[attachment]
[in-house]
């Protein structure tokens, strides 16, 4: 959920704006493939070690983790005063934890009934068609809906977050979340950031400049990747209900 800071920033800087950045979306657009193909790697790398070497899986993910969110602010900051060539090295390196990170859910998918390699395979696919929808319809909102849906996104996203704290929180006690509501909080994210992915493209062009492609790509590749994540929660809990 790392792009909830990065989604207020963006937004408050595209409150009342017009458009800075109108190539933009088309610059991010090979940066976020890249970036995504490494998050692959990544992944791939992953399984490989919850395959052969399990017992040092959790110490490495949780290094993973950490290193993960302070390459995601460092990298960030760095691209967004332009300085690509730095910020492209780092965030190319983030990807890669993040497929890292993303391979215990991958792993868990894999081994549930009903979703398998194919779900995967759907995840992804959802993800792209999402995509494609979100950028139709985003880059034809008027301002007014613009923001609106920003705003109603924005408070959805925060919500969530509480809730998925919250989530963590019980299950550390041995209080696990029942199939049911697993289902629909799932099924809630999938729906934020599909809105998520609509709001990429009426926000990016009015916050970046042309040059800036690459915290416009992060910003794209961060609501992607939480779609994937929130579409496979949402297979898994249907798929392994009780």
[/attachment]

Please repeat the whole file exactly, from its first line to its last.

[in-house]
């Protein structure tokens, strides 16, 4: 959920704006493939070690983790005063934890009934068609809906977050979340950031400049990747209900 800071920033800087950045979306657009193909790697790398070497899986993910969110602010900051060539090295390196990170859910998918390699395979696919929808319809909102849906996104996203704290929180006690509501909080994210992915493209062009492609790509590749994540929660809990 790392792009909830990065989604207020963006937004408050595209409150009342017009458009800075109108190539933009088309610059991010090979940066976020890249970036995504490494998050692959990544992944791939992953399984490989919850395959052969399990017992040092959790110490490495949780290094993973950490290193993960302070390459995601460092990298960030760095691209967004332009300085690509730095910020492209780092965030190319983030990807890669993040497929890292993303391979215990991958792993868990894999081994549930009903979703398998194919779900995967759907995840992804959802993800792209999402995509494609979100950028139709985003880059034809008027301002007014613009923001609106920003705003109603924005408070959805925060919500969530509480809730998925919250989530963590019980299950550390041995209080696990029942199939049911697993289902629909799932099924809630999938729906934020599909809105998520609509709001990429009426926000990016009015916050970046042309040059800036690459915290416009992060910003794209961060609501992607939480779609994937929130579409496979949402297979898994249907798929392994009780």